I can’t decide whether I love or hate Devlin’s cover version of The Jam’s classic track Town Called Malice. As anyone who knows me, or has ever seen my last.fm profile will know, I think Paul Weller is an absolute genius, and one of the best British musicians of the last 30 years. In fact just one of the best musicians of the last 30 years from anywhere. I’m therefore a bit nervous of cover versions of his work, and one by a young British rapper, such as Devlin, isn’t one that I would imagine liking.
It’s not even really a cover version, as he changed the lyrics (which were originally about Weller’s home-town Woking, which was also the nearest town to where I grew-up and is, as the song suggested, what one might politely describe as a bit of a shit-hole. Devlin keeps the spirit of those lyrics, but moves them to modern-day Dagenham, another place that is unlikely to win the award of the prettiest place in England. He raps these new verses in a typically English shouty style, but has quite a pleasant voice when he signs a few bars towards the end.
So, what’s the final verdict on Devlin’s cover of Town Called Malice? I think it’s a positive one – it’s nice to see it being given a fresh sound, and good to know that Weller is still inspiring new music over 30 years since he was a young musician himself. And the great man obviously likes it as he asked Devlin to remix his recent track Fast Car, Slow Traffic. Which is crap. So let’s finish with the original version of Town Called Malice, still an amazing track, even now.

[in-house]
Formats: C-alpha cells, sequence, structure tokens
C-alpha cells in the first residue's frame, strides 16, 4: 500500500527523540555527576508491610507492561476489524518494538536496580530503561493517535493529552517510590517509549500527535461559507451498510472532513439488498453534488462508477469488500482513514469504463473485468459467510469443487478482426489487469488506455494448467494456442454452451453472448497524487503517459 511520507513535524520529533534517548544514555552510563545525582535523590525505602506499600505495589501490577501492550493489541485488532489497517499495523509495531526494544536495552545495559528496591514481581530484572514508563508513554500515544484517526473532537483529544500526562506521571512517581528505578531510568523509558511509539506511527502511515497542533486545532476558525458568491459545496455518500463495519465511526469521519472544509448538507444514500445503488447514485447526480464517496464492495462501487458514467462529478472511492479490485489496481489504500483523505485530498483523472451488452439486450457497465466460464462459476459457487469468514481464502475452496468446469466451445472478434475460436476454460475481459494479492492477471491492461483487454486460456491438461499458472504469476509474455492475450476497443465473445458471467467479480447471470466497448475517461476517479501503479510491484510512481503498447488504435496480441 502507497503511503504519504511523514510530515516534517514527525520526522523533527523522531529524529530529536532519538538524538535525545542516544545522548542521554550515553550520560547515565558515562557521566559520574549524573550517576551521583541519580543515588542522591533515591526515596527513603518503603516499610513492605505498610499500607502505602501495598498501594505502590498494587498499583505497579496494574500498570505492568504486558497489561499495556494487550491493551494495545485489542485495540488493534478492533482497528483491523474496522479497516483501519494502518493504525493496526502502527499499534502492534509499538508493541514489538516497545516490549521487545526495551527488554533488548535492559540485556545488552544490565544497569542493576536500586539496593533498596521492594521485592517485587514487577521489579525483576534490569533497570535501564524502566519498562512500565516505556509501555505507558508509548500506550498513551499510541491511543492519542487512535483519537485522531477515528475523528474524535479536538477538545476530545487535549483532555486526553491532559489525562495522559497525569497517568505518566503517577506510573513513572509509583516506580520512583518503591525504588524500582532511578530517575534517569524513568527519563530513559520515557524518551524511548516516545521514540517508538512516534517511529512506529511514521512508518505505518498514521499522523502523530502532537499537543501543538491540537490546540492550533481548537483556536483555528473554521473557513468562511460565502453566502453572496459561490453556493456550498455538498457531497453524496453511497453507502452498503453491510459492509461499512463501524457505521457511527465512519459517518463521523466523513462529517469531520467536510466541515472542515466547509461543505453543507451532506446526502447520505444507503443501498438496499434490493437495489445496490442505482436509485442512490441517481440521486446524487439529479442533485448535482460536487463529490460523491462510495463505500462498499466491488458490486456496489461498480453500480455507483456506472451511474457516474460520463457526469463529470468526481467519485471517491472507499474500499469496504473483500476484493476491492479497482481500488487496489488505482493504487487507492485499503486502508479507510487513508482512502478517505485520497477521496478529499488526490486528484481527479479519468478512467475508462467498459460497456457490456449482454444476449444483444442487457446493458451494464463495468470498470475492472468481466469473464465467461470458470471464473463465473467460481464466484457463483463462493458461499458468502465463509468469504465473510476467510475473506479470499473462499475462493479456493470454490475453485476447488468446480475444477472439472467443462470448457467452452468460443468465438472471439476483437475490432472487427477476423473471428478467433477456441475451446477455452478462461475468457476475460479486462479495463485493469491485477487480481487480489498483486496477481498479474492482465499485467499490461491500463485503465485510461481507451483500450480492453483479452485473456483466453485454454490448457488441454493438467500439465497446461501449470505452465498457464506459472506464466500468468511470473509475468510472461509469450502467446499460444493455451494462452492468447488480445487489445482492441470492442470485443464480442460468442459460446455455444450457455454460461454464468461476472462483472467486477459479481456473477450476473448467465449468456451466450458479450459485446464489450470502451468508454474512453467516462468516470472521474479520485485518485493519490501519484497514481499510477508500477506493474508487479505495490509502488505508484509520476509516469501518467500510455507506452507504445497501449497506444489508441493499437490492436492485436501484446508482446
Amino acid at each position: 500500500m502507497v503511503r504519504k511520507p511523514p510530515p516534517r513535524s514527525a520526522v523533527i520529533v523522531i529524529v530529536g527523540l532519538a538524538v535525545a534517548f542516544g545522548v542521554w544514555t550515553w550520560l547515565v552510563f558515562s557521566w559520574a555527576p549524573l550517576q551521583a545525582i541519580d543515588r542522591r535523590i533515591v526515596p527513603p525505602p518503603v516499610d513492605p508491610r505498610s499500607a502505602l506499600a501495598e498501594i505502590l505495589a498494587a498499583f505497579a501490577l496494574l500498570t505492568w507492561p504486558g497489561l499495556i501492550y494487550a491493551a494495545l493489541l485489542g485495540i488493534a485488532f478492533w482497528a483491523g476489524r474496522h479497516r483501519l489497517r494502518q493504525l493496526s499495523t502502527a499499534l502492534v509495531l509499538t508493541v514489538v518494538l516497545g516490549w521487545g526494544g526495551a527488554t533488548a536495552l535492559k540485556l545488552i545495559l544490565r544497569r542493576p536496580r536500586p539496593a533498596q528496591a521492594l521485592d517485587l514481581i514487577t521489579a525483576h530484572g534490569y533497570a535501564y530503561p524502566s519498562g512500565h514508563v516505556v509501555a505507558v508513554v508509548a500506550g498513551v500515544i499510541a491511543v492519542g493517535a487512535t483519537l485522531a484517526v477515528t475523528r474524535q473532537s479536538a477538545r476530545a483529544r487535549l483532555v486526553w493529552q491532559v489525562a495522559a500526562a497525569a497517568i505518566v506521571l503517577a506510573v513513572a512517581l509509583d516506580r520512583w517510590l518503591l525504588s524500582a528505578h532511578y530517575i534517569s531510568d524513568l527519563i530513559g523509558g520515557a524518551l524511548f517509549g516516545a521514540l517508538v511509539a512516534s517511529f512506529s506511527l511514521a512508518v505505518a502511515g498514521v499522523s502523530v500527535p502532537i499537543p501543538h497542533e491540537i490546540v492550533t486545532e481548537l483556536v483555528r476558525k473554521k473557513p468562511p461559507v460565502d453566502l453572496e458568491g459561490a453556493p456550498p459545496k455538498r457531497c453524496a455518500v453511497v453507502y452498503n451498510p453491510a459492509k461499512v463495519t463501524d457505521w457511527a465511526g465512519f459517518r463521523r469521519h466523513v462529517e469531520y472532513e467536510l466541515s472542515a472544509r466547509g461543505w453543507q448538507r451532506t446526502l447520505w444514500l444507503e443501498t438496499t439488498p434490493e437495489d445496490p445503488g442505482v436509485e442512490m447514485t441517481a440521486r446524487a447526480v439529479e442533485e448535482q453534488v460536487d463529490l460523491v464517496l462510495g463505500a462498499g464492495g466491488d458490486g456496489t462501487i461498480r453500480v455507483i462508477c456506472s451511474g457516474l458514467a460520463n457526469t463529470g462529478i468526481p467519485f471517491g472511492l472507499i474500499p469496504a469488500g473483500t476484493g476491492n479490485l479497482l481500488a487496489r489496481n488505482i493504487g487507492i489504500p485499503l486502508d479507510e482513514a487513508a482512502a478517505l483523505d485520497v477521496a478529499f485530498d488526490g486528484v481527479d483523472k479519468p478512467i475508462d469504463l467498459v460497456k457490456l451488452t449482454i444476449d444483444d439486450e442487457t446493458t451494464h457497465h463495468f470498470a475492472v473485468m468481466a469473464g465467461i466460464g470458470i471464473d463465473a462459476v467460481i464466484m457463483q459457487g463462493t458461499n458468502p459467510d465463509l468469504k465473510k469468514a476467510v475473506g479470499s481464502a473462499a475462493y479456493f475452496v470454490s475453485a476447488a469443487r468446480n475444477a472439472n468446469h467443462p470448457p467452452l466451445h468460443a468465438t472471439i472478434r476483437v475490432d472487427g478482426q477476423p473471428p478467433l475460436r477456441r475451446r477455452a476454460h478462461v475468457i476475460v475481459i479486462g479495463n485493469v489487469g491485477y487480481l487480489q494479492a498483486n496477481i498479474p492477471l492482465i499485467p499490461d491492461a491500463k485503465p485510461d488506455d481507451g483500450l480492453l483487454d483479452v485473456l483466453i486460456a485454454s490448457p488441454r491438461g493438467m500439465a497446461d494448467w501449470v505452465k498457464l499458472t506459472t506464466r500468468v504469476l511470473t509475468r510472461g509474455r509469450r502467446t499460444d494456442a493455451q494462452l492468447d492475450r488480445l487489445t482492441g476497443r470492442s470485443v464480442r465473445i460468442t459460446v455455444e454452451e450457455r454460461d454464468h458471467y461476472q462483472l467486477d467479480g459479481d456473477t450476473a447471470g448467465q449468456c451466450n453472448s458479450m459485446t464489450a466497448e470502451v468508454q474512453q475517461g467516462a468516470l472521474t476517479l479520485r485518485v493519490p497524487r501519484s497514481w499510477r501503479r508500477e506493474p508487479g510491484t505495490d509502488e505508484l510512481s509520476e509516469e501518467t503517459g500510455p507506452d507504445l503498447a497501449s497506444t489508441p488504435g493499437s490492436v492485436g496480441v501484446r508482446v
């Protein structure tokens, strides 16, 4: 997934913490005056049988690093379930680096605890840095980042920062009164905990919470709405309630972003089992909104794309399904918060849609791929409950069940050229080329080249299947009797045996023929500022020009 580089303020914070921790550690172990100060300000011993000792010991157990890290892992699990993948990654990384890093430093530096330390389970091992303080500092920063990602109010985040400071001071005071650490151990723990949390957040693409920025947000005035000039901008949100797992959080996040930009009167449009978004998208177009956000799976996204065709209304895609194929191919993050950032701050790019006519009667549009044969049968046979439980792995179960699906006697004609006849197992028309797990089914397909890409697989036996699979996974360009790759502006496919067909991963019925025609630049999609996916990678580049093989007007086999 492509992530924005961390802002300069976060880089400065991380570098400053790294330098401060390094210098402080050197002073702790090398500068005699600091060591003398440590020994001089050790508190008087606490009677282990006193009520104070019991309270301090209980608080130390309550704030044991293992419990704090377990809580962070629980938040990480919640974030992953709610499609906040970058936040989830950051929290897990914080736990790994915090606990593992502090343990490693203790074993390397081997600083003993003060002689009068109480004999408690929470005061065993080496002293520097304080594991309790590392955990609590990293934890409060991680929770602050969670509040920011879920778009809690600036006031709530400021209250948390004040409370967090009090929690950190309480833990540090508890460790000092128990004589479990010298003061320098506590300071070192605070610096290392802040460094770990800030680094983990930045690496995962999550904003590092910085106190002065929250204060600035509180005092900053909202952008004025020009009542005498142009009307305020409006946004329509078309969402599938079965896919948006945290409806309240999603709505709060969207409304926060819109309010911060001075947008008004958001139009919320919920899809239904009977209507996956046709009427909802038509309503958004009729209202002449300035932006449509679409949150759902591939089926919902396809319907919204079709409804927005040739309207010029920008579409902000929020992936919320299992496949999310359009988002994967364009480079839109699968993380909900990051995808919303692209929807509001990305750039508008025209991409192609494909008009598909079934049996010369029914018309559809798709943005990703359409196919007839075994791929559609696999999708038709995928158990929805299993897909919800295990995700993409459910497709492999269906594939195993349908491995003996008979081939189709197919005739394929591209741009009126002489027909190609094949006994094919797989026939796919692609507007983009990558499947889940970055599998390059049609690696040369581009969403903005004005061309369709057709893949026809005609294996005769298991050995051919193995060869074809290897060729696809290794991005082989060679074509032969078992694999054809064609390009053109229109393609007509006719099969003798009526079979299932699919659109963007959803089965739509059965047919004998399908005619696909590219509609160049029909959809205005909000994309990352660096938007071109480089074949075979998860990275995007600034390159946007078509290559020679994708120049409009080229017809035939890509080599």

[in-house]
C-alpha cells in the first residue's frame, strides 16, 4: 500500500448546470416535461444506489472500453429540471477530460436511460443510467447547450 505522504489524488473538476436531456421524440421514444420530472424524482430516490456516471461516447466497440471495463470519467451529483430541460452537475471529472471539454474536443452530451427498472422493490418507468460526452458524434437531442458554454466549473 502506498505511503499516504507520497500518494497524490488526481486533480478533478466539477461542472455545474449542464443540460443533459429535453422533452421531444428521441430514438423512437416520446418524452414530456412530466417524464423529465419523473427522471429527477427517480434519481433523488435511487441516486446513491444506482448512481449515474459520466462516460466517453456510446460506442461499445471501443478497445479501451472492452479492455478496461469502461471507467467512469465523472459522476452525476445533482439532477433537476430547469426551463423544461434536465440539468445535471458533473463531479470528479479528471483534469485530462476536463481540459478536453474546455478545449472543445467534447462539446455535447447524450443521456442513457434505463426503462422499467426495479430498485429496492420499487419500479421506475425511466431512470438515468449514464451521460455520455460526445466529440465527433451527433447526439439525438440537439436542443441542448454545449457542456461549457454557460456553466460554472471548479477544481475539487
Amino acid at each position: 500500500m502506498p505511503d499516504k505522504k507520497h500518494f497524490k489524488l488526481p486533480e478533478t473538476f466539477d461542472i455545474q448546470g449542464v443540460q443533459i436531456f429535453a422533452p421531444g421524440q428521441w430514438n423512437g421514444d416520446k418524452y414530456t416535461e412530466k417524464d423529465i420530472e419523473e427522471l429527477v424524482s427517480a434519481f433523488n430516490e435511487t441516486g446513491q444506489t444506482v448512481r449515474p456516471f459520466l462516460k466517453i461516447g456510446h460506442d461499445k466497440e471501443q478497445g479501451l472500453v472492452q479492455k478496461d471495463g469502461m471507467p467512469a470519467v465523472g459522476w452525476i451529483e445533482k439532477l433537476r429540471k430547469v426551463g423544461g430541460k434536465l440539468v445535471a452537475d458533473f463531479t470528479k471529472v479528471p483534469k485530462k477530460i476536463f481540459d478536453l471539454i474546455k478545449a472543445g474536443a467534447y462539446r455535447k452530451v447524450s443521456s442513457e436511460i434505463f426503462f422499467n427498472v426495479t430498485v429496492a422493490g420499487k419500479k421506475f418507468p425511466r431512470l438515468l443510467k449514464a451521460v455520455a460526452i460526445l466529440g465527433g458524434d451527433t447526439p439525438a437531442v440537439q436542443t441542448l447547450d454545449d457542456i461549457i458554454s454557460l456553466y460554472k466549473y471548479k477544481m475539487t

Woking station by Mark Hilary on flickr
In its ongoing bid to have more sub-brands than any other media owner, Absolute Radio recently launched a new niche-station, this time one tailor-made for those of us currently experiencing the dizzying pangs that come with realising nostalgia isn’t just something that happens to your parents: Absolute 90s. And, as part of the ongoing celebrations of the launch, they’re compiling a list of the Essential 90s Albums.
Now, anyone who has ever read this blog before (Hi Mum!) will know that I love a good list and so, taking Absolute 90s compilation of such a list as a challenge, I thought I’d have a go myself. And here, after much thought, is my 20 essential albums of the 90s. It was hard enough keeping it to 20 (and they’re likely to change) so they’re in no-order other than chronological. I’ll happily admit that it tends to skew towards British music & hip-hop, but it’s not my fault that most grunge was shite.
Anyway, for anyone that cares (Hi Mum!), here’s my 20 essential albums of the 90s.